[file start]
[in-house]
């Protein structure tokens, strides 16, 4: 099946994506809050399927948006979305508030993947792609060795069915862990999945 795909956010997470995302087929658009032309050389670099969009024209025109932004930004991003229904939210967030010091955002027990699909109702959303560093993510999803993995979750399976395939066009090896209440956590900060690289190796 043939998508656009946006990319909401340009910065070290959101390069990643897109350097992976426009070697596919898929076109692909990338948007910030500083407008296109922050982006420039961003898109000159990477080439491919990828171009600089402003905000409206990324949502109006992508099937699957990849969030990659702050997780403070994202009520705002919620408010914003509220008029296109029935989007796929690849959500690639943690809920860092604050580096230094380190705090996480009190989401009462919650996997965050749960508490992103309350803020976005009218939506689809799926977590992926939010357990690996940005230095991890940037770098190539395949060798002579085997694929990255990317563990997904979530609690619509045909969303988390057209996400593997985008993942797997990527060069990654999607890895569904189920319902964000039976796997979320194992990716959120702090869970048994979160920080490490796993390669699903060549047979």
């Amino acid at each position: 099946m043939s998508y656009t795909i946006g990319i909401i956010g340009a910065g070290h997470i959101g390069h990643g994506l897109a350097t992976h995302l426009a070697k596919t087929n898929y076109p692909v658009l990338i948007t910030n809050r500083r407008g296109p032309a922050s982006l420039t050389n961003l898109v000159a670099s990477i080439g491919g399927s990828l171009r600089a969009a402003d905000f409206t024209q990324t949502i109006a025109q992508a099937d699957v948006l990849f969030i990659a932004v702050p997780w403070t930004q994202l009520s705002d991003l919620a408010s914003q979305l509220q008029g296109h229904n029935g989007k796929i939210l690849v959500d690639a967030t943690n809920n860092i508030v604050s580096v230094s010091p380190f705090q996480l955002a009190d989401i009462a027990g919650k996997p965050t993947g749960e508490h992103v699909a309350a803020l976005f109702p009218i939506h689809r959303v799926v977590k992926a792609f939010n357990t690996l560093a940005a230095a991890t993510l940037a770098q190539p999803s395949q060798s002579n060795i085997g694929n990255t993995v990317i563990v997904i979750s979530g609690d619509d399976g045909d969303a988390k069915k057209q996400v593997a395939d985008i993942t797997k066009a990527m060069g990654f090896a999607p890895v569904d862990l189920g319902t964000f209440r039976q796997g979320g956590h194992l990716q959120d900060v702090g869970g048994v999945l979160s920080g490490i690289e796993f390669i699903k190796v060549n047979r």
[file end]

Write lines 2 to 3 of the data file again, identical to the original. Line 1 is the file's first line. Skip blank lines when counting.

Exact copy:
């Protein structure tokens, strides 16, 4: 099946994506809050399927948006979305508030993947792609060795069915862990999945 795909956010997470995302087929658009032309050389670099969009024209025109932004930004991003229904939210967030010091955002027990699909109702959303560093993510999803993995979750399976395939066009090896209440956590900060690289190796 043939998508656009946006990319909401340009910065070290959101390069990643897109350097992976426009070697596919898929076109692909990338948007910030500083407008296109922050982006420039961003898109000159990477080439491919990828171009600089402003905000409206990324949502109006992508099937699957990849969030990659702050997780403070994202009520705002919620408010914003509220008029296109029935989007796929690849959500690639943690809920860092604050580096230094380190705090996480009190989401009462919650996997965050749960508490992103309350803020976005009218939506689809799926977590992926939010357990690996940005230095991890940037770098190539395949060798002579085997694929990255990317563990997904979530609690619509045909969303988390057209996400593997985008993942797997990527060069990654999607890895569904189920319902964000039976796997979320194992990716959120702090869970048994979160920080490490796993390669699903060549047979």
């Amino acid at each position: 099946m043939s998508y656009t795909i946006g990319i909401i956010g340009a910065g070290h997470i959101g390069h990643g994506l897109a350097t992976h995302l426009a070697k596919t087929n898929y076109p692909v658009l990338i948007t910030n809050r500083r407008g296109p032309a922050s982006l420039t050389n961003l898109v000159a670099s990477i080439g491919g399927s990828l171009r600089a969009a402003d905000f409206t024209q990324t949502i109006a025109q992508a099937d699957v948006l990849f969030i990659a932004v702050p997780w403070t930004q994202l009520s705002d991003l919620a408010s914003q979305l509220q008029g296109h229904n029935g989007k796929i939210l690849v959500d690639a967030t943690n809920n860092i508030v604050s580096v230094s010091p380190f705090q996480l955002a009190d989401i009462a027990g919650k996997p965050t993947g749960e508490h992103v699909a309350a803020l976005f109702p009218i939506h689809r959303v799926v977590k992926a792609f939010n357990t690996l560093a940005a230095a991890t993510l940037a770098q190539p999803s395949q060798s002579n060795i085997g694929n990255t993995v990317i563990v997904i979750s979530g609690d619509d399976g045909d969303a988390k069915k057209q996400v593997a395939d985008i993942t797997k066009a990527m060069g990654f090896a999607p890895v569904d862990l189920g319902t964000f209440r039976q796997g979320g956590h194992l990716q959120d900060v702090g869970g048994v999945l979160s920080g490490i690289e796993f390669i699903k190796v060549n047979r």